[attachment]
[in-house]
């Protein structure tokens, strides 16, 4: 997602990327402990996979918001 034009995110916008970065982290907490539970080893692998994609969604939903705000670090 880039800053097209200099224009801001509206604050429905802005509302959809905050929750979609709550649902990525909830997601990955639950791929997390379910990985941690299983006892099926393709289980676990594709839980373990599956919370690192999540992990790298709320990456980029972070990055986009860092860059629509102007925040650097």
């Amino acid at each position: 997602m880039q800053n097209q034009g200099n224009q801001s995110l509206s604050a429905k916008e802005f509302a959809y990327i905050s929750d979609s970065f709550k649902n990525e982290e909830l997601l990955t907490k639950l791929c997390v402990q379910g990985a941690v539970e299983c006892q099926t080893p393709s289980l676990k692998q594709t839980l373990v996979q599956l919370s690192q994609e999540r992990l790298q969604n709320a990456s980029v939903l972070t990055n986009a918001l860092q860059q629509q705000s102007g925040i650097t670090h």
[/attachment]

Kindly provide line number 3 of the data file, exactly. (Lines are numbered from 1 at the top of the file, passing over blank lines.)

């Amino acid at each position: 997602m880039q800053n097209q034009g200099n224009q801001s995110l509206s604050a429905k916008e802005f509302a959809y990327i905050s929750d979609s970065f709550k649902n990525e982290e909830l997601l990955t907490k639950l791929c997390v402990q379910g990985a941690v539970e299983c006892q099926t080893p393709s289980l676990k692998q594709t839980l373990v996979q599956l919370s690192q994609e999540r992990l790298q969604n709320a990456s980029v939903l972070t990055n986009a918001l860092q860059q629509q705000s102007g925040i650097t670090h």